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Kenneth E. White, Ph.D.

David D. Weaver Professor of Medical and Molecular Genetics
  • B.S. Biology 1988, Binghamton University, Vestal NY
  • Ph.D. 1997, Pharmacology and Toxicology, Dartmouth Medical School, Hanover, NH  (Fellow of the Albert J. Ryan Foundation)
  • 1997-1999 Postdoctoral Fellow, Indiana University School of Medicine, Department of Medicine, Endocrine Division   (1998-2000, NIH NRSA Postdoctoral Fellow)
  • 1999-2003, Research Associate and Assistant Scientist, Indiana University School of Medicine, Department of Medicine, Endocrine Division
  • 2003-Present, Assistant and Associate Professor. Showalter Scholar and the Dr. David D. Weaver Investigator of Medical and Molecular Genetics; Division Director, Molecular Genetics and Gene Therapy

Dr. White's laboratory is primarily interested in the molecular genetics of metabolic bone diseases. Dr. White played an instrumental role in the positional cloning of the fibroblast growth factor-23 (FGF23) gene and determining that missense mutations in FGF23 are responsible for the human phosphate wasting disorder autosomal dominant hypophosphatemic rickets (ADHR). FGF23 is a novel secreted hormone that may have direct effects on kidney and on bone. We have discovered that recessive, inactivating mutations in FGF23 are responsible for familial tumoral calcinosis (TC), a disorder with a reciprocal phenotype to ADHR. In addition, our group collaboratively determined that mutations in fibroblast growth factor receptor-1 (FGFR1) are responsible for osteoglophonic dysplasia (OGD).

FGF23 is over produced by tumors that cause tumor induced osteomalacia (TIO), a syndrome that is similar to ADHR, indicating that FGF23 is a critical regulator of mineral metabolism. The roles of FGF23 as a growth factor in cancer are unknown, and we are attempting to understand FGF23 regulation in both rare and common disorders. FGF23 is also over produced in the setting of chronic kidney disease (CKD), leading to severe endocrine bone disease.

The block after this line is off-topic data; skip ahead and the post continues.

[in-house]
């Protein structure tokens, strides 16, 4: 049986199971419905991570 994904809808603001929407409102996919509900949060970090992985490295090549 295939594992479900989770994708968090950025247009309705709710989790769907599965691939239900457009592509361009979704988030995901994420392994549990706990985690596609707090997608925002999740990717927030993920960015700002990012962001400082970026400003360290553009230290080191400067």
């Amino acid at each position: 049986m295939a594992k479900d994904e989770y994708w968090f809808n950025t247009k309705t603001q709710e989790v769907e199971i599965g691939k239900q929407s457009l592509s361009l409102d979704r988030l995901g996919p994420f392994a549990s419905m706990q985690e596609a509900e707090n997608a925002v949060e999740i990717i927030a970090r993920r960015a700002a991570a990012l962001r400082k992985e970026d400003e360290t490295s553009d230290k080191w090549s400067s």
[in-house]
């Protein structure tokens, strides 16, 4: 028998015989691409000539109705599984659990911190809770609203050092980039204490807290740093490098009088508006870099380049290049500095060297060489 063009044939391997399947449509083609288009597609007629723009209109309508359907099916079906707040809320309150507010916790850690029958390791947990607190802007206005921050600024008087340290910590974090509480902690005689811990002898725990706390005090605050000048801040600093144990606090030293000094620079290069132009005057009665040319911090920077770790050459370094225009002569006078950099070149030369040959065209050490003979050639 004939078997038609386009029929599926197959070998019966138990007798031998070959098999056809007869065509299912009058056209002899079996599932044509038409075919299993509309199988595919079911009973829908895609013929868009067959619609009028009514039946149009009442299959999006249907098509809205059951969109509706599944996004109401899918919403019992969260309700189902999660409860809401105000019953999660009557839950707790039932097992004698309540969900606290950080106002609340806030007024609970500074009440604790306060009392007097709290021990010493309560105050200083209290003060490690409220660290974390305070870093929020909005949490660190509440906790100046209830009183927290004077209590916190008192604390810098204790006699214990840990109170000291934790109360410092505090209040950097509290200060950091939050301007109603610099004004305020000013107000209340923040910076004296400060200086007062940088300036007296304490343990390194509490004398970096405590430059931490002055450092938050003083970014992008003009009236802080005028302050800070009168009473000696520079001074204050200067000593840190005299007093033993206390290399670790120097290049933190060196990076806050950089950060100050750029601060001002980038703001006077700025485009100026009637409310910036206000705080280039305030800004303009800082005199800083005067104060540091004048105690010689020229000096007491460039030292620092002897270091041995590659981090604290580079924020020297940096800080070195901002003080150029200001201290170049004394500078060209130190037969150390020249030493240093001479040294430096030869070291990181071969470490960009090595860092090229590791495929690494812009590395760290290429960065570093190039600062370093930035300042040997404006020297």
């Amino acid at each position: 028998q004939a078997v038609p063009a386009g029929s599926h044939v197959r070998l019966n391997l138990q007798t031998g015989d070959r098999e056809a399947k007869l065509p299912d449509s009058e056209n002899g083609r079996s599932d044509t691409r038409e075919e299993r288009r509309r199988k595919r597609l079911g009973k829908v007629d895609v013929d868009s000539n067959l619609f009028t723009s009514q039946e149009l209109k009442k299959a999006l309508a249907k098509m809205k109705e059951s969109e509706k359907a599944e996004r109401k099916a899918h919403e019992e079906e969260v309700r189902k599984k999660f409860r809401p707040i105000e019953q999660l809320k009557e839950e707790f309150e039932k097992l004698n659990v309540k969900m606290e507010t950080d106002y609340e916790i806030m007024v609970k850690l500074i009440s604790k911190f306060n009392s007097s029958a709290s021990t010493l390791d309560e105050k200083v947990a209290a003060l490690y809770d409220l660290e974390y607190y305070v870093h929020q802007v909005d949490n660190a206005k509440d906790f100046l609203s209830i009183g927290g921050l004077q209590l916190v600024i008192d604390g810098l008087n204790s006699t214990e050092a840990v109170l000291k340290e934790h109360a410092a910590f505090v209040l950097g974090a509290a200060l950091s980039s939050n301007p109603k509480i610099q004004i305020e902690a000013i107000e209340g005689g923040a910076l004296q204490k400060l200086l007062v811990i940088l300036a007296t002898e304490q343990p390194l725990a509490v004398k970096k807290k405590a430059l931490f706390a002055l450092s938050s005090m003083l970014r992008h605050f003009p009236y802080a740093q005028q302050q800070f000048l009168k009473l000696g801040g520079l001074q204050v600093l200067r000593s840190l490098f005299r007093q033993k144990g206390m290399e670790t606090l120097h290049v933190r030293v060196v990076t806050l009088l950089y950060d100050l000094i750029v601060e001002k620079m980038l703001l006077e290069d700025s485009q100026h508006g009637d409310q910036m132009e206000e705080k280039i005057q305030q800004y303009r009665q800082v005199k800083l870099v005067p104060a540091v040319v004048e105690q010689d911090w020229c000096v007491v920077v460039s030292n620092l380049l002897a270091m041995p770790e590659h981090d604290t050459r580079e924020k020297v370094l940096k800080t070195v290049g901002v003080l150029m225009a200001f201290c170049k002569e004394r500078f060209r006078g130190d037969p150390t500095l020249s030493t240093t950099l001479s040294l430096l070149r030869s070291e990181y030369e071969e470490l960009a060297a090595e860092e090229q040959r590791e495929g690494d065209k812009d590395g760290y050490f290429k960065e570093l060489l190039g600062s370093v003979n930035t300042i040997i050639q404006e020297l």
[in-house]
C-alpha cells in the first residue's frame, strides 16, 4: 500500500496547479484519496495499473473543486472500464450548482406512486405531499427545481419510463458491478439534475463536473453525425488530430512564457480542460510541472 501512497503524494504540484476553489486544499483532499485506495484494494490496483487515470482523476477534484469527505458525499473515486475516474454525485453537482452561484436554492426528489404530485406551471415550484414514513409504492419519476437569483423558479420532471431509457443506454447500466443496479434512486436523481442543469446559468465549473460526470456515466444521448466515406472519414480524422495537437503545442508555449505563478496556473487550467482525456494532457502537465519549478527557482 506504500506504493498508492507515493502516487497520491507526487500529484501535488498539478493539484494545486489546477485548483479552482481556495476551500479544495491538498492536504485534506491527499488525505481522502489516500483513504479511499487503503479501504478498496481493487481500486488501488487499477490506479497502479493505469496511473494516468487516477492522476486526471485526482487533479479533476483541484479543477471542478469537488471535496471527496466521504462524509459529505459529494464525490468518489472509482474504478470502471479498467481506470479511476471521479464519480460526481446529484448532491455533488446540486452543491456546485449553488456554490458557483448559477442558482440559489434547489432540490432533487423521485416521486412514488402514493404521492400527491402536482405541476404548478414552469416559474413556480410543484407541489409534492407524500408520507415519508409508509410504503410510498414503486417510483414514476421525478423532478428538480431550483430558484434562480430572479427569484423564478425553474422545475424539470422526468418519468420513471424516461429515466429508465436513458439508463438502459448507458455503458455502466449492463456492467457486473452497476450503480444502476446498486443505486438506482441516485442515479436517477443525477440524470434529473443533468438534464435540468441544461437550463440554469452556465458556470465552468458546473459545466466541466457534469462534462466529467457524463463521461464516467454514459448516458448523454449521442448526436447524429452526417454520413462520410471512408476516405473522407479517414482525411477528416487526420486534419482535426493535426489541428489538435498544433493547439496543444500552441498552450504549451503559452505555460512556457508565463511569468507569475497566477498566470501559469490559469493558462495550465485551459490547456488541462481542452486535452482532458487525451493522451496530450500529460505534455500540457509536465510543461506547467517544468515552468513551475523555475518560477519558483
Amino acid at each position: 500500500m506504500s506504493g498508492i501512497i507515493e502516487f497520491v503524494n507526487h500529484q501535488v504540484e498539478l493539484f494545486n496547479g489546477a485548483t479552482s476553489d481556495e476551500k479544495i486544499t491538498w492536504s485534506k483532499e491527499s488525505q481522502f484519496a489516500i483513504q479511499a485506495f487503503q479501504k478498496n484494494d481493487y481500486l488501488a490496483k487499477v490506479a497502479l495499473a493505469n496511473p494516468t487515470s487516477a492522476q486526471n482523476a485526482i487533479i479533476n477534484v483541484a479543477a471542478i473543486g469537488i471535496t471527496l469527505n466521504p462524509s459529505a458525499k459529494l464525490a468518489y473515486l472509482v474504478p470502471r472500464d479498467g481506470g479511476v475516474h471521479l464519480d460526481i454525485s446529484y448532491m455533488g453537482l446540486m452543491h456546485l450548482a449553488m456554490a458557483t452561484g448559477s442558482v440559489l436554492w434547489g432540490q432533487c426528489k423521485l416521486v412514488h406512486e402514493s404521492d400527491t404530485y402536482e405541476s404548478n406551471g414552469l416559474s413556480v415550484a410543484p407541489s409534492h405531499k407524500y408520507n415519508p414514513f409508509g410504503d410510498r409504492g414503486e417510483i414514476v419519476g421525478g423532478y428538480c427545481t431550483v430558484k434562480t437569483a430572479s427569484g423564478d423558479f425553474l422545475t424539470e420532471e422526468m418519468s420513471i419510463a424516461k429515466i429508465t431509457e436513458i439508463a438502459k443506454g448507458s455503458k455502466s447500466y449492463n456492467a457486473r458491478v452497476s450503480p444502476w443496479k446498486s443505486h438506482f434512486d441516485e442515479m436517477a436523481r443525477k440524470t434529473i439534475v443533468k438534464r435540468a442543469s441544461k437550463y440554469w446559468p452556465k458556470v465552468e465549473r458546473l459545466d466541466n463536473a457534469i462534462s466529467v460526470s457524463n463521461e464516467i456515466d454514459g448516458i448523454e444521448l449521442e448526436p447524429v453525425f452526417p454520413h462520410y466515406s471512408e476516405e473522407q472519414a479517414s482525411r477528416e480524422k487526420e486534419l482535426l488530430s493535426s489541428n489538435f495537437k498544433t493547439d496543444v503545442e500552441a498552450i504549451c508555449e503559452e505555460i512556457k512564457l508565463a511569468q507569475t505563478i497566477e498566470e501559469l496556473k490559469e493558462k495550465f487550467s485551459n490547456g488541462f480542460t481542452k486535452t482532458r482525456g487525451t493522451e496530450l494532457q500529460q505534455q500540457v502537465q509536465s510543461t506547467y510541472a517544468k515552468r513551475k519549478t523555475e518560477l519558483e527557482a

Several active areas of research are presently being taken. We developed a knock-in animal model of ADHR, and are using in vitro approaches to ask significant questions regarding the roles of FGF23, the FGFRs, and the FGF23 co-receptor Klotho in situations of normal and abnormal mineral metabolism. The experimental designs in Dr. White's lab are undertaken with regard to the long-term goal of application to human disorders as well as for understanding basic bone and renal cell biology. The study of these novel human mutations provides the opportunity to cross disciplines and to widen our understanding of skeletal biology as well as oncology.

LAB MEMBERS/CONTACT

Ken White, PhD
kenewhit@iu.edu

 Erica L. Clinkenbeard, PhD; University of Kentucky College of Medicine
eclinken@iu.edu

Julia Hum, PhD; Indiana University School of Medicine
jhum@iu.edu

Pu Ni, Genetics MS Degree student
nipu@umail.iu.edu

PUBLICATIONS

J.C. Fleet, R.A. Replogle, P. Reyes-Fernandez, L. Wang, M. Zhang, E.L. Clinkenbeard, and K.E. White. Gene-by-Diet Interactions Affect Serum 1,25 dihydroxyvitamin D Levels in Male BXD Recombinant Inbred Mice. 2015. Endocrinology, in press.